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Karamoja ill prepared amid potential invasion of desert locusts

Kampala, Uganda | THE INDEPENDENT  | Moroto district senior agriculture officer Mark Loli has warned that the area does not have the capacity to handle an incursion of desert locusts if it spreads to Uganda.

The warning comes just days after the Food and Agriculture Organisation-FAO announced that there could be a possible spillover of the crop-devouring insects into Uganda and parts of South Sudan after destroyed hundreds of thousands of acres of crops in Kenya, Ethiopia and Somalia.

FAO estimates that one locust invasion in Kenya covered around 2,400 square kilometres and contained up to 200 billion locusts which descend to feed off plants and vegetation.

The agency adds that this is by far the biggest swarm in decades and that if left unchecked, the numbers of could grow 500 fold by June 2020, spreading into Uganda and other East African counties. The locusts can move 150 kilometres a day devastating livelihoods in their relentless drive to eat and reproduce.

A statement by FAO added that although Uganda and South Sudan are not currently affected, they are at high risk. The fear that the large immature swarms were moving towards Turkana county, poses a great danger to the areas of Karamoja, in the North-Eastern region of Uganda, which shares a common border with Turkana county.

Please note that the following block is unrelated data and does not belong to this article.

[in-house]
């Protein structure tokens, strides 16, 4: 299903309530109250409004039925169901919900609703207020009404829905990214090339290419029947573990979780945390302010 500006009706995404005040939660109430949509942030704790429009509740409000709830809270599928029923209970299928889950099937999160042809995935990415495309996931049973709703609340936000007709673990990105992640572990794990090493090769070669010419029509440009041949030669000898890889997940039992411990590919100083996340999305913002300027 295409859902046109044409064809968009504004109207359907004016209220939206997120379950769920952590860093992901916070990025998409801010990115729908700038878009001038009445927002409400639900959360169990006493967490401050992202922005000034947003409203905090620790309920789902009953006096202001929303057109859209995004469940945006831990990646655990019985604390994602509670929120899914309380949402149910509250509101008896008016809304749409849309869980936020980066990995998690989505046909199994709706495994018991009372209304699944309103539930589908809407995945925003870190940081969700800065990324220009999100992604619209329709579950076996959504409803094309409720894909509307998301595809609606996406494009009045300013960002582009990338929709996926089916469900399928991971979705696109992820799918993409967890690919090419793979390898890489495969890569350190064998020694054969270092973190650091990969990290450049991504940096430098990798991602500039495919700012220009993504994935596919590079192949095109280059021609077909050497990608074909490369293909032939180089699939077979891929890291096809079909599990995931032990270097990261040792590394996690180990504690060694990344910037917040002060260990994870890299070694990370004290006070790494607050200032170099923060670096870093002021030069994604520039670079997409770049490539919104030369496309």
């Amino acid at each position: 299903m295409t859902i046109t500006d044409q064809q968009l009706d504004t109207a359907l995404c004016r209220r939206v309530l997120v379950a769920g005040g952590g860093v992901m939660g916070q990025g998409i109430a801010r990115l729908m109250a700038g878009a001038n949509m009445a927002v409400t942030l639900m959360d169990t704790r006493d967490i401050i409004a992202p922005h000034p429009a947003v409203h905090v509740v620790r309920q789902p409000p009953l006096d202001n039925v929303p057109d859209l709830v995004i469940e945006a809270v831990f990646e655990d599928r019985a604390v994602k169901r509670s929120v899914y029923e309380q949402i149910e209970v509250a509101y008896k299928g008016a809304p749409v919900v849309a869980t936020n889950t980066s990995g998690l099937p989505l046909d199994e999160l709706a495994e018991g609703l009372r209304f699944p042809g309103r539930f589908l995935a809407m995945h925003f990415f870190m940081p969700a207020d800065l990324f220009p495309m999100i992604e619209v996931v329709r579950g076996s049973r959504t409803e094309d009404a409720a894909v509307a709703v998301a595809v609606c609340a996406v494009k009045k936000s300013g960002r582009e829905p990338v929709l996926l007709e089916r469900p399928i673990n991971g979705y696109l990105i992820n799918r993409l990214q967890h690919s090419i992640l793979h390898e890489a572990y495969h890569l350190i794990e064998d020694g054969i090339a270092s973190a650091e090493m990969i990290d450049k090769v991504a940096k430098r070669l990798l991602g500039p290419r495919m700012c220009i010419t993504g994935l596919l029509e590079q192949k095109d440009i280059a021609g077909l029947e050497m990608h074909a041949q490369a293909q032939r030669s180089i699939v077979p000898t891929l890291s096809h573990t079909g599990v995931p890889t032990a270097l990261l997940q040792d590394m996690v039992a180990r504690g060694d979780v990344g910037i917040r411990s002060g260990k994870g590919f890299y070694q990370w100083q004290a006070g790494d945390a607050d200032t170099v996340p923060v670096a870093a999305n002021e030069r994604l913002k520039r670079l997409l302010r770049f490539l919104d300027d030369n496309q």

But the Ugandan side is ill-prepared for the possible tragic invasion, even though the region is reported to be on high alert. Loli, says that the production department of Moroto district has notified extension workers to closely monitor the situation and report to the district authorities for action.

Loli said much as the region has no crops on farms, the community should also keep keen attention to any incidence of the vegetation-destroying insects and report to the relevant authorities. He said the district will embark on community sensitization about the desert locusts and the potential damage they can cause.

Kotido, Abim and Kaabong districts are also on high alert in fear of a possible spillover to Uganda. Kotido District Production Officer Kennedy Okuda told URN that they are monitoring the situation on the spread of the locusts.

“We are following the reports closely and our extension workers have been alerted. At the moment, we have not received any report about locusts in the district but we have asked the community to report any outbreak even if on a low scale,” Okuda said.

According to the Associated Press News Agency, in Kenya, People have been seen shooting in the air, waving sticks, banging cans and running around trying to chase the locusts away.

On Friday, the Agriculture and Production officers across the sub-region engaged Mercy Corps, an NGO implementing livestock and livelihood programs in Karamoja to chat a way forward.

The meeting resolved to create community awareness on the identification of the desert locusts and agreed to promote reporting of information to the production department.

But residents within Moroto say that they had never heard about the insects and urged the government to act before the swarms make their way into Uganda.

“To be sincere I don’t know about those insects but I request the government to employ control measures so that they don’t reach here, said Anyapun Lotee of Nadunget sub county. This outbreak of desert locusts, considered the most dangerous species, has affected Somalia, Ethiopia, Sudan, Djibouti, Eritrea as well as Kenya.

The Intergovernmental Authority on Development, IGAD has warned that parts of South Africa and Uganda could equally be affected.



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